When I lead a class, I try and keep my ‘critisim’ light, so it comes across as a recommendation for improvement, trying to draw more attention to body awareness than a “you are doing this wrong!”. No, it’s just not quite right….

    On occasion (I lead vinyasa/ashtanga classes) I will tell the whole class, “we’re doing technique today, I’m starting to see some bad habits creeping in and let’s nip those in the bud.”

    Ah. So many factors when recieving an adjustment or giving an adjustment. So very interesting.

    Thanks!

  2. Excellent points. The yoga world does not need anymore free-for-all-feel-good blather. Yoga isn’t for the faint of heart! When you step on the mat it’s time to set the ego aside and truly acknowledge who you are and what your body is capable of at that very moment. I let my students know that each of our poses will look a bit different, but we’ll all have key points the same (ex: straight legs/trunk in trikonasana, but how much height you need under the down arm will change). Like you, I want someone to let me know where I need to continue to work and help bring awareness to those ‘dull’ areas in my body. And I want to provide that to my students, otherwise, why should I bother teaching? They may as well just watch a video instead.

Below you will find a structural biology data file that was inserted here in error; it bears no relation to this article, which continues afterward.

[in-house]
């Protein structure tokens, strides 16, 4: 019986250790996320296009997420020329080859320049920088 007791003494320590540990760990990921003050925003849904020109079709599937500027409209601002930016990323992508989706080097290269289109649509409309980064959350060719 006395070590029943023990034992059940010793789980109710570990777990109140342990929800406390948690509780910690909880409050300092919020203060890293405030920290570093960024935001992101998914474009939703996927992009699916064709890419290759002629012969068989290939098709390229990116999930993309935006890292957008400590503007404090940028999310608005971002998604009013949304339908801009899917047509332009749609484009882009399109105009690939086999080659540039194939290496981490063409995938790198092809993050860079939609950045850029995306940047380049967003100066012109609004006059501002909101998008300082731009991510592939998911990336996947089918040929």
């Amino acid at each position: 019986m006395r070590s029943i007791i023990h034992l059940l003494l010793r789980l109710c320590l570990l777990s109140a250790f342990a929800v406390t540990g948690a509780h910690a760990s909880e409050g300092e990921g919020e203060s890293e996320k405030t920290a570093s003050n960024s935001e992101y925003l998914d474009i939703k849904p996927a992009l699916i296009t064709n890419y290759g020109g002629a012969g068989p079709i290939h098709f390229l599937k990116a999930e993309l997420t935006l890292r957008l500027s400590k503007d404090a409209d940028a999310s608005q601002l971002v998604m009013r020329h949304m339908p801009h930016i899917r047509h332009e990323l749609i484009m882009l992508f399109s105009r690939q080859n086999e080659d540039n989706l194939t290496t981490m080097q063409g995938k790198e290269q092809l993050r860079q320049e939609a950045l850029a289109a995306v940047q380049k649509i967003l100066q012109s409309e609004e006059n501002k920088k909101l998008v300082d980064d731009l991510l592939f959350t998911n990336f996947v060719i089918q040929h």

3. I think it’s the difference in teaching styles east v. west. I study in India, teachers don’t put up with any BS there. I hear that martial arts is taught differently here than in the East. People want to be catered to.

    I look at it as the difference as to how teaching is done now compared to when I was coming up. Now every kid gets a certificate just for participating. Everyone is a “winner.”

    No one is supposed to get their feelings hurt anymore. Everything is light and love. Well, that’s not what life is about. That’s not the real world.

    I praise and critique and let students know that how they are is how they are, but there are some things that are universal.

    1. P.S.

      A reader tweeted this about my latest blog post, but it is true for your post, Spy:

      “Yoga is not about complacency or self-congratulation. It’s about challenging your body, mind, & heart!”

      word.

  4. Hi all!

    I’ve noticed small injuries and awkwardness in certain parts of my body (my right inner knee, my left hip etc), which I think are the result of bad habits & pushing too far.

    Alignment & integrity is exactly what I need to focus on at this point in my practice.

    It’s our inclination to want to focus on what you’re good at, the poses you like, where you feel like a success.